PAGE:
After the Acropolis in Athens, and Plato's Academy in the same city, Turkey has made steps to preserve its own cultural heritage in a digital format: four temples of the ancient Greek city of Pergamon will be transformed into a 3D platform and visitors will have a chance to see these ancient venues via their tablets and phones, thus reports the Archaeology News Network. On the shortlist for digitalization are the temple of Zeus, the Altar of Athena, the Red Basilica and the Asklepion.

Pergamon (τὸ Πέργαμον) was a small settlement during the Archaic Period, located in Aeolis, today located 16 miles (26 km) from the Aegean Sea on a promontory on the north side of the river Caicus. The main sites of ancient Pergamon are to the north and west of the modern city of Bergama in Turkey.

The ancient city of Pergamon rose to greatness after receiving a huge sum of money as war expenditures, and became the most eminent center of culture of the Hellenistic period for 150 years. One of its rulers, Eumenes II (197-159 BC), took the acropolis of Athens as an example and had the acropolis of Pergamon adorned with works of art, after which Pergamon became one of the most graceful cities of the world.

One of the most famous buildings that once stood on the property is the Altar of Zeus and Athena, which used to be located to the south of the theater. Eumenes II constructed it as a memorial of the victory against the Galatians. The Altar has the shape of a horseshoe and its dimensions are 36.44 by 34.20 meters. The high reliefs on the outsides of the altar depict the Gigantomachy. At Pergamon, nothing remains of the altar but its foundations; the rest was removed from the site and shipped to Berlin.

The Red Basilica was (and honestly still is) a great temple of the Khemetic Goddess Isis and/or Serapis (Σάραπις), a Graeco-Egyptian God. It is located about one kilometer south of the Acropolis. The temple was built by the Roman Empire, probably in the time of Hadrian and possibly on his orders. It is one of the largest Roman structures still surviving in the ancient Greek world. Although the building itself is of an immense size, it was once part of a much larger sacred complex.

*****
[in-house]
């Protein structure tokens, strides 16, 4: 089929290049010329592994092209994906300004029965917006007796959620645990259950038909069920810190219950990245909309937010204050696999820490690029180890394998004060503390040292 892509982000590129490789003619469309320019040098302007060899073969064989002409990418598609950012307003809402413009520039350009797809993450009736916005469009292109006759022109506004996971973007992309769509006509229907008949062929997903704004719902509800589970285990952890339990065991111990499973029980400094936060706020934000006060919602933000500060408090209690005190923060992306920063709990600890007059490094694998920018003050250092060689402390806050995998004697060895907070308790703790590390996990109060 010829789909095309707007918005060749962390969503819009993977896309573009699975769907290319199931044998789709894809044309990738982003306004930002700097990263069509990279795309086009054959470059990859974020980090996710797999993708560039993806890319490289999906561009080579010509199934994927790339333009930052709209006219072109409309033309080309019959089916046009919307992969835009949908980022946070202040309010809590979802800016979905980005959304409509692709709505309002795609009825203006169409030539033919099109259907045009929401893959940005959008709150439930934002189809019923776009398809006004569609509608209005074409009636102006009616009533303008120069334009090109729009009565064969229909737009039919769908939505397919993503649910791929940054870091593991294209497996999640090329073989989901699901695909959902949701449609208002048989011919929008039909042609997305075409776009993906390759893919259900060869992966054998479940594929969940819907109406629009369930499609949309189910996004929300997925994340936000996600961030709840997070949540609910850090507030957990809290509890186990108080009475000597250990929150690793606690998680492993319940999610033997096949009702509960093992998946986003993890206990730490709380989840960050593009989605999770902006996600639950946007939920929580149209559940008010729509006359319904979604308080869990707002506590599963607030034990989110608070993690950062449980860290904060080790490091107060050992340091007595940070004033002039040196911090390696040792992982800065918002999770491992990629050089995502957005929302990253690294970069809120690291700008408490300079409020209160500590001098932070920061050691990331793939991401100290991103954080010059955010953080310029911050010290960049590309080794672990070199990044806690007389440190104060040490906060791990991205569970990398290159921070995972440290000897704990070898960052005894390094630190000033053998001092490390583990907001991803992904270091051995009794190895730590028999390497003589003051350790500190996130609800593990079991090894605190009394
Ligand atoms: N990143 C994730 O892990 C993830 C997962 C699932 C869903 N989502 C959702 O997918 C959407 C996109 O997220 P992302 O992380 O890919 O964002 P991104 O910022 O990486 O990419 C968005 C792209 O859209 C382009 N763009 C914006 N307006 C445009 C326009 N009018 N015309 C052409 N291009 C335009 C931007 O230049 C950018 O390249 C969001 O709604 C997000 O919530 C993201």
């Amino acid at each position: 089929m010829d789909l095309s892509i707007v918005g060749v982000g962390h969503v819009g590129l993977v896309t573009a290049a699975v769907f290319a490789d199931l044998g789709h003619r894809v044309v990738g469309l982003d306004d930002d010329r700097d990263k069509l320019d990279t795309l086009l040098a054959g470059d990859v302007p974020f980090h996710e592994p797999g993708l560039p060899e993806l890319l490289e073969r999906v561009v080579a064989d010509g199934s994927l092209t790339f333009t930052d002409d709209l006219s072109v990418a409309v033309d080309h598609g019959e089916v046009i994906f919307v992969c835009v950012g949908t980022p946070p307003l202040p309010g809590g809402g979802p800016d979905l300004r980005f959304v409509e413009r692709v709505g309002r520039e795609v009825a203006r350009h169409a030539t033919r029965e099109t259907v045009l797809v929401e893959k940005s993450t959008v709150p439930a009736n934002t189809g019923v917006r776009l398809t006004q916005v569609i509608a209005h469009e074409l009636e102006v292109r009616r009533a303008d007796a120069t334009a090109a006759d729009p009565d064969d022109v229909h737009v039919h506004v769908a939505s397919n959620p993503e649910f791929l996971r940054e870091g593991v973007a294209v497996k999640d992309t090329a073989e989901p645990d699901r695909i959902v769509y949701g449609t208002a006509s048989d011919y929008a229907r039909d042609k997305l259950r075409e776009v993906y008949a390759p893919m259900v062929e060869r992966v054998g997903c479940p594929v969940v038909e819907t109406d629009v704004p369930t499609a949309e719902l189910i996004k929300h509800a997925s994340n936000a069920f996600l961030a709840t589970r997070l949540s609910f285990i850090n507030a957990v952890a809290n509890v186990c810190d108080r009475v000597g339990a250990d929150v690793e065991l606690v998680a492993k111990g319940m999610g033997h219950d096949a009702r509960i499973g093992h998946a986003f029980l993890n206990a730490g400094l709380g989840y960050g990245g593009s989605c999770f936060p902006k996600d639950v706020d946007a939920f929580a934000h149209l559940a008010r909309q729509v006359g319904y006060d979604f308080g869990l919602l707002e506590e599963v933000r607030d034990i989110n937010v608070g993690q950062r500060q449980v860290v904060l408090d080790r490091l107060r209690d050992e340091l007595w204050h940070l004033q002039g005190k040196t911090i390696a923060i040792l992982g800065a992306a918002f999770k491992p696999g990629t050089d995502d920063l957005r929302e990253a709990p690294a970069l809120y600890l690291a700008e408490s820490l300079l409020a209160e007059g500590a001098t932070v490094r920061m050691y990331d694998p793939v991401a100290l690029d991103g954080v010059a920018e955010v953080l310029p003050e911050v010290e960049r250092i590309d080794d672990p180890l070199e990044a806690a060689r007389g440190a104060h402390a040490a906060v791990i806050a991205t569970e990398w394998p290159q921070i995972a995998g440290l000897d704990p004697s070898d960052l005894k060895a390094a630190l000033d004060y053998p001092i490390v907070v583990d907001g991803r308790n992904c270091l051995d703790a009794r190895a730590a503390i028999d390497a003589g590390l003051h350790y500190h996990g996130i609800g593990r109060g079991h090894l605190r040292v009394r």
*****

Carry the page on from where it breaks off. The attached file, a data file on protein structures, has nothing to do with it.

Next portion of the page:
The Asklepion is located three kilometers south of the Acropolis, down in the valley, and was the Sanctuary of Asklēpiós, the God of healing. There was a sacred spring where the ill came to wash, and a large hall where they would sleep so Asklēpiós could appear to them in dreams and provide aid.

The aim of the 3D project is to present Pergamon to the world. Bergama mayor Mehmet Gönenç said that "...through this project the mystery and the magic of the ancient city would be revealed and would also be transposed to the present day". With this project, people would have the opportunity to learn about the area, he added.

Gönenç and the Bergama Chamber of Commerce held a press conference at Tonozlu Hall and said Bergama was a very important area of heritage for the world and for Turkey, which was why the project had been launched, as well as to contribute to the cultural values of the society.

No word yet on when the project will be completed.

Last year, I got a chance to visit the Pergamon Altar to Zeus and Athena, now in Berlin. It was a double experience for me; on the one hand, it is a striking marvel of architecture and seeing it made my heart swell with pride for the Theoi and the ancient Hellenes, on the other hand, seeing these stones so far from their original construction site was infuriating, and having to view them as a tourist attraction even more so. That said, I greatly enjoy the virtual tour of the Acropolis in Athens, so if the tour will be anything like that, I am sure I can get behind this project. Are you excited to have digital access to these treasures?

Image source: Wikipedia commons.